July 14, 2017
Of Gordon Getty’s multiple personas — billionaire, humanitarian, philanthropist, scion of a fabled and star-crossed family, and musician — the focus is on the accomplished composer in the 2015 documentary film, Gordon Getty: There Will Be Music. It is being screened this summer on PBS stations around the country. In the Bay Area, the hour-long program will be shown on KQED Life 54.3 (XFINITY 189) at 7 p.m. on July 23 and 1 a.m. on July 24.
Peter Rosen’s documentary provides both physical and personality closeups of the iconoclastic octogenarian as he is traveling around the world for performances of his operas, a cantata, and other works. As shown in a brief trailer (see below), Rosen keeps an even keel in covering the subject, deals with the sensitive issue that Getty himself brings up: “I get a little impatient with people who think I am a dilettante.”
Michael Tilson Thomas, of the San Francisco Symphony — one of Getty’s beneficiaries, along with S.F. Classical Voice, which was co-founded and has been consistently funded by Getty — is shown in the film speaking warmly of Getty’s music, some of which has been performed in Davies Hall over the years. Other participants in the documentary include the late conductor Neville Marriner, baritone Lester Lynch, and British director David Pountney.
Getty has long bucked modernist trends and he explains in the film: “Any composer worth his salt doesn’t really care which trends he fits and which he doesn’t. Any composer worth listening to writes the music that’s inside him trying to get out. If you write with enough integrity, originality will come as a byproduct.”
Rather than a glossy concert tour, the documentary treats many aspects of its subject, including what the publicity release describes in these terms:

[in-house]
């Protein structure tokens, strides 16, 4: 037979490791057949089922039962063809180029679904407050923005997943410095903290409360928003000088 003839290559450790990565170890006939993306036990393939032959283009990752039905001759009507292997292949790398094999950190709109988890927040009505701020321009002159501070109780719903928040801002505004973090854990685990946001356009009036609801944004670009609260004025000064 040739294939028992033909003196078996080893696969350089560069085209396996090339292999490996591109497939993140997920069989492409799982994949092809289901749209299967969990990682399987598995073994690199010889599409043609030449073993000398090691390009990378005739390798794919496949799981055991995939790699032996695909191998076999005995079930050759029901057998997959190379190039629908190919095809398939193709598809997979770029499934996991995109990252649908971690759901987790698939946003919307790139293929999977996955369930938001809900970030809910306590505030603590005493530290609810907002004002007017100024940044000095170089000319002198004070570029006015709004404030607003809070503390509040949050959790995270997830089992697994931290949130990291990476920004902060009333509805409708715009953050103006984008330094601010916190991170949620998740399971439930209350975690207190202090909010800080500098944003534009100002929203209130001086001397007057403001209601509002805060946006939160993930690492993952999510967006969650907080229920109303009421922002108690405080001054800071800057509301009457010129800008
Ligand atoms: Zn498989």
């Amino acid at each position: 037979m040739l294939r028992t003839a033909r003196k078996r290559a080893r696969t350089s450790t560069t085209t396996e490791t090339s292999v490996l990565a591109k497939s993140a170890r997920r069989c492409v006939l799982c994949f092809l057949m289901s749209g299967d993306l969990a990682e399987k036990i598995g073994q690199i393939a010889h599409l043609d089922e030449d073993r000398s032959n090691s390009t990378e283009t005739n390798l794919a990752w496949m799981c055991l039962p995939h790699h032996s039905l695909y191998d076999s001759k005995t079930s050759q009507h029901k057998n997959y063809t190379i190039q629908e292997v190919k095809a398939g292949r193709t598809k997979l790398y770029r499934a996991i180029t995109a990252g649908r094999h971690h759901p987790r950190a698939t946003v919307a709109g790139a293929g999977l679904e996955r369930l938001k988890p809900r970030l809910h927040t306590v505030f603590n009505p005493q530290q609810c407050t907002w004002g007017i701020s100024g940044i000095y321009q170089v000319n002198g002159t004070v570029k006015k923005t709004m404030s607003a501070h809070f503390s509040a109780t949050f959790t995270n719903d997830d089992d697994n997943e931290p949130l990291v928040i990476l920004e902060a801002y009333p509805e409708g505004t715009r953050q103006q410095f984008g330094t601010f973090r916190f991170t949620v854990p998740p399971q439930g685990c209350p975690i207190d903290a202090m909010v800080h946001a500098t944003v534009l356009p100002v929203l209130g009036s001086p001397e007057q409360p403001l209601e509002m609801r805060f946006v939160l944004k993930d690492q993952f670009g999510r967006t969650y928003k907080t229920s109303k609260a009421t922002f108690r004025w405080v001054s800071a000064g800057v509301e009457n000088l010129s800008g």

The son of oil billionaire J. Paul Getty, once the richest man in America, Gordon Getty’s upbringing was anything but usual. As Gordon freely admits, the senior Getty was probably the inspiration for Scrooge McDuck; he was so frugal that he installed a pay phone in his mansion for the use of visitors. Tough and driven, he also feared that his children would “gag on the silver spoon,” understanding that great wealth is no protection from failure and tragedy.
Through interviews with friends and family members as well as archival footage, Gordon Getty: There Will Be Music reveals the history of the Getty family, which has often been beset by scandal and misfortune including the notorious 1973 kidnapping of Gordon’s nephew Paul.
There have been even more misfortunes in the family recently, but through it all the documentary’s response still stands: “Getty shares that what saved him from the ‘Getty curse’ was his passionate love of music and the pursuit of a life of creative fulfillment no money can buy.”
Getty’s work continues: his choral work, Young America, has its Festival Napa Valley premiere next week, on a program including Bernstein’s On the Town suite, and Edward McDowell’s 1885 Piano Concerto No. 2, with André Watts as soloist.